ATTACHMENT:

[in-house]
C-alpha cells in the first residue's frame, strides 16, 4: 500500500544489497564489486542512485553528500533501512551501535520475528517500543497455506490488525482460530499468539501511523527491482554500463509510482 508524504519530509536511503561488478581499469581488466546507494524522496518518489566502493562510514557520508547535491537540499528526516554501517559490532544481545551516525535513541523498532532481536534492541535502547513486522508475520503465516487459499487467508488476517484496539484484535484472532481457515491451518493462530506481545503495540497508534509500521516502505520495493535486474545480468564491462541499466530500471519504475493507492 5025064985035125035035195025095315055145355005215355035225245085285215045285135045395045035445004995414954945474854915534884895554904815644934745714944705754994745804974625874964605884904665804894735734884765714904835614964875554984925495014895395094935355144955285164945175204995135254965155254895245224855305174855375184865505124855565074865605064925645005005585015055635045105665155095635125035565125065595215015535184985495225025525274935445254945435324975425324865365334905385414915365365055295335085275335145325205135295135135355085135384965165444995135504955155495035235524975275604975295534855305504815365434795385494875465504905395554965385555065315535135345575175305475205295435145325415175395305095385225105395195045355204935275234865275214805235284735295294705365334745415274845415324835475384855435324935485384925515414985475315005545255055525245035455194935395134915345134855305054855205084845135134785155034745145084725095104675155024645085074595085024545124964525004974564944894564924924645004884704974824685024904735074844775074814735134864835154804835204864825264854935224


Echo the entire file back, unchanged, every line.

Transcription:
[in-house]
C-alpha cells in the first residue's frame, strides 16, 4: 500500500544489497564489486542512485553528500533501512551501535520475528517500543497455506490488525482460530499468539501511523527491482554500463509510482 508524504519530509536511503561488478581499469581488466546507494524522496518518489566502493562510514557520508547535491537540499528526516554501517559490532544481545551516525535513541523498532532481536534492541535502547513486522508475520503465516487459499487467508488476517484496539484484535484472532481457515491451518493462530506481545503495540497508534509500521516502505520495493535486474545480468564491462541499466530500471519504475493507492 5025064985035125035035195025095315055145355005215355035225245085285215045285135045395045035445004995414954945474854915534884895554904815644934745714944705754994745804974625874964605884904665804894735734884765714904835614964875554984925495014895395094935355144955285164945175204995135254965155254895245224855305174855375184865505124855565074865605064925645005005585015055635045105665155095635125035565125065595215015535184985495225025525274935445254945435324975425324865365334905385414915365365055295335085275335145325205135295135135355085135384965165444995135504955155495035235524975275604975295534855305504815365434795385494875465504905395554965385555065315535135345575175305475205295435145325415175395305095385225105395195045355204935275234865275214805235284735295294705365334745415274845415324835475384855435324935485384925515414985475315005545255055525245035455194935395134915345134855305054855205084845135134785155034745145084725095104675155024645085074595085024545124964525004974564944894564924924645004884704974824685024904735074844775074814735134864835154804835204864825264854935224